This bill has been amended

Bill S1201-2011

Exempts non-resident students at community colleges from certain immunization requirements

Exempts non-resident students at community colleges from certain immunization requirements.

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  • Jan 5, 2011: REFERRED TO HEALTH

Memo

 BILL NUMBER:  S1201

TITLE OF BILL : An act to amend the public health law, in relation to exempting non-resident students at community colleges from the requirement of maintaining measles, mumps and rubella (MMR) and meningococcal meningitis records

PURPOSE : This bill would exempt non-resident students at community colleges from certain immunization requirements.

SUMMARY OF PROVISIONS : Section One of the bill would add a new subdivision 14 to Section 2165 of the Public Health Law to exempt non-resident students at community colleges from this section of law. Section Two of this bill would add a new subdivision 7 to Section 2167 of the Public Health Law to exempt non-resident students at community colleges from this section of law. Section Three of the bill would provide for an immediate effective date.

JUSTIFICATION : During the first six months of 1989, 81% of reported cases of measles in New York State occurred in 12 outbreaks in post-secondary institutions. These outbreaks resulted from inadequate immunization or vaccine failure in some students coupled with the close contact in living and study quarters inherent in the college setting. The outbreaks resulted in the enactment of Public Health Law (PHL) Section 2165 (effective August 1,1990) that mandated measles, mumps and rubella immunizations for all full-time (taking 12 or more college credits) college students born on or after January 1,1957. Six months later, this section required all full time and part time (taking 6-11 college credits) college students to comply, regardless of campus residency status.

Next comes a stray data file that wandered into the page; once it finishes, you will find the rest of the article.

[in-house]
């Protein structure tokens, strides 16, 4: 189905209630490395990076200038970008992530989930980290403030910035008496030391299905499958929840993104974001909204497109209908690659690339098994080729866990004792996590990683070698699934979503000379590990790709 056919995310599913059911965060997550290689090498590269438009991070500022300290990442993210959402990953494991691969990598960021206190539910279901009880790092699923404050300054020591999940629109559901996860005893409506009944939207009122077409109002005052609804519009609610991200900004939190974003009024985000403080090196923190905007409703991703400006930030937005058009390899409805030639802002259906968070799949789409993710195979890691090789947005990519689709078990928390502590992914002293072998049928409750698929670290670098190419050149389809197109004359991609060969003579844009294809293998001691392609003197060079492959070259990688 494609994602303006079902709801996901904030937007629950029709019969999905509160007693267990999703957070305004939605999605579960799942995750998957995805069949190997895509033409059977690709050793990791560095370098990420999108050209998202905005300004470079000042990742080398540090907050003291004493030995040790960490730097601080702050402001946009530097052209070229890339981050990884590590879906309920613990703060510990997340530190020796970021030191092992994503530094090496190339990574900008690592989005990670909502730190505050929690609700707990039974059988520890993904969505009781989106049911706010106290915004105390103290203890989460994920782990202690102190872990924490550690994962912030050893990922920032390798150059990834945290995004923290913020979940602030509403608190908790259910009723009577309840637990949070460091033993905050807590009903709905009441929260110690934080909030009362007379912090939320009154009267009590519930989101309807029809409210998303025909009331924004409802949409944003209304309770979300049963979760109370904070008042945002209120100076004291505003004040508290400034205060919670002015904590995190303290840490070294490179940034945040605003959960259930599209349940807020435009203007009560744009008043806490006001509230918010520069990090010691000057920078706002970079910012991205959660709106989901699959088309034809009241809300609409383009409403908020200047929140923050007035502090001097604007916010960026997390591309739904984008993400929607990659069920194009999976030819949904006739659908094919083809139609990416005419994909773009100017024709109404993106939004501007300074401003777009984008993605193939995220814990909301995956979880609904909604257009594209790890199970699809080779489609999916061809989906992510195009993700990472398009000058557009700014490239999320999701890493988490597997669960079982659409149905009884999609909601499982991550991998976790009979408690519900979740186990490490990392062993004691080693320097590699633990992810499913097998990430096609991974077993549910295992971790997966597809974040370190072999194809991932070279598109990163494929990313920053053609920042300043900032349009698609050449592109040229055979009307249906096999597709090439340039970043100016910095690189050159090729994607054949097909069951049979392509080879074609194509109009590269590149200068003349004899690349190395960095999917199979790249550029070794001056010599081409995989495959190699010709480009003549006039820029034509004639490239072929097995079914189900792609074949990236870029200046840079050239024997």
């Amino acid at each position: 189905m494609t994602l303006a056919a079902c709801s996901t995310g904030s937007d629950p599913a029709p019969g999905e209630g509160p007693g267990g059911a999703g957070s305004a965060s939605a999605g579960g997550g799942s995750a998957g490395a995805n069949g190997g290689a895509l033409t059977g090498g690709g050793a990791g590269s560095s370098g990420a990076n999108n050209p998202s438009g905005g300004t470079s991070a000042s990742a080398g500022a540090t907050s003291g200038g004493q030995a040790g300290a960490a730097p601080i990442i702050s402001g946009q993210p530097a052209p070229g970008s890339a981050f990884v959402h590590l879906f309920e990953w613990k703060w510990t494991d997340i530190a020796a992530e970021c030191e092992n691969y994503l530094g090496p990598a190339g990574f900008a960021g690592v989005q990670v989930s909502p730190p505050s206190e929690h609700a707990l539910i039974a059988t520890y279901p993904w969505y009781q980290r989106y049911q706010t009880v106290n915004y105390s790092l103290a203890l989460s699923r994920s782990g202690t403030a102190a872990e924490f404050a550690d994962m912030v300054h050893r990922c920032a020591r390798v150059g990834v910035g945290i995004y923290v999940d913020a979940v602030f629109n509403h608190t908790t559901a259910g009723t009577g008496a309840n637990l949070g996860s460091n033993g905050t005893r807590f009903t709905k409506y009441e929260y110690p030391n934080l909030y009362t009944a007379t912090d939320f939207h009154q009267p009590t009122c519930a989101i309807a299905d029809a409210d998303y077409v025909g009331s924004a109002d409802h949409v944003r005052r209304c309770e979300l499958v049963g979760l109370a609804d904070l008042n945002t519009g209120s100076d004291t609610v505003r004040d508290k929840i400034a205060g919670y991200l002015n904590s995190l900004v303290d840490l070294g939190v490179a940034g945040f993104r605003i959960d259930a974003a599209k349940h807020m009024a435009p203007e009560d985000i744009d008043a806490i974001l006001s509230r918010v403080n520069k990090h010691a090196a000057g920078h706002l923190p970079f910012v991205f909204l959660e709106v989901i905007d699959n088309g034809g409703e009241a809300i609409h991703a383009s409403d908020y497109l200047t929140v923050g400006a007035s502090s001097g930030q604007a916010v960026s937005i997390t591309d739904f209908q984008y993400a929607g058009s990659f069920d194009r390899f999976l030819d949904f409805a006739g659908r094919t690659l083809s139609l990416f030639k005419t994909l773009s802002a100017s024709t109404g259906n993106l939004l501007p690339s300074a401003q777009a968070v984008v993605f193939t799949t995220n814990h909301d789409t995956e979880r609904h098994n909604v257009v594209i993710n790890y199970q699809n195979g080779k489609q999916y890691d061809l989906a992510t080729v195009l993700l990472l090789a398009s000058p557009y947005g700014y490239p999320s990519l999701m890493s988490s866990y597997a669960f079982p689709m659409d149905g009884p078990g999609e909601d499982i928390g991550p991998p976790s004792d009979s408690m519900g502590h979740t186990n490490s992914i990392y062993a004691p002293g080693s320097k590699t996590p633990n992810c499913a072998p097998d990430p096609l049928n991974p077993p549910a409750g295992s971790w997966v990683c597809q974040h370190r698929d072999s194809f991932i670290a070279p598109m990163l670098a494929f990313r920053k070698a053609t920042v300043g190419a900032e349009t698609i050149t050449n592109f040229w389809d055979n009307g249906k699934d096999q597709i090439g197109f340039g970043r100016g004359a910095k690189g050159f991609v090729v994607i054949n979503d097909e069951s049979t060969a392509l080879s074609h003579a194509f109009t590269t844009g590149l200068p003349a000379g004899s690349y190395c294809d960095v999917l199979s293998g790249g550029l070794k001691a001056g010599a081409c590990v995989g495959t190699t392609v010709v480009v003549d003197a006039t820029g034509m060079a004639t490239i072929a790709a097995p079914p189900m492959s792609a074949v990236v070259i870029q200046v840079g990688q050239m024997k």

Section 2165 requires that all students provide documentation of immunity against measles, mumps, and rubella (2 doses of live measles vaccine, the first dose given on or after the 1st birthday, the second given on or after 15 months); live vaccine must have been given on or after 111/68 or evidence of immunity or evidence from physician that person has had the disease; medical and religious exemptions are recognized. PHL Section 2167 was enacted on August 15, 2003. This section requires all students be made aware of information about meningococcal disease and vaccination. It also requires that all students provide either proof of immunization to meningitis or submission of a signed waiver stating that the signee understands the risks and chooses not to receive the vaccine.

There is some belief by the academic community that these sections of the Public Health Law are ineffective as they apply to colleges and universities because of the numerous situations that compromise the integrity of the "safety net" established by them. Public community colleges, in particular, are not adequately served, based on significantly different circumstances found between most community college students, who commute daily between home, campus, and work, and their 4-year college and university counterparts who are, for the most part, based in on-campus residences. This difference has placed an undue burden on public community colleges, community college students, and their families. The vast majority of community college students are commuters who live and work in every part of their communities. They present no greater risk to the public health than anyone else, as they do not tend to live and study in the kind of concentrated environments found on traditional residential campuses and, therefore, present no more risk to the health of the community than any other person (faculty, staff, program participant, or visitor) found on a community college campus. No other community college constituency is required to meet the conditions of these PHL sections. In fact, the majority of faculty and staff serving New York's community colleges, all of whom are not required to comply with this "protection", were born after the 1/1/57 mandated in the law for students.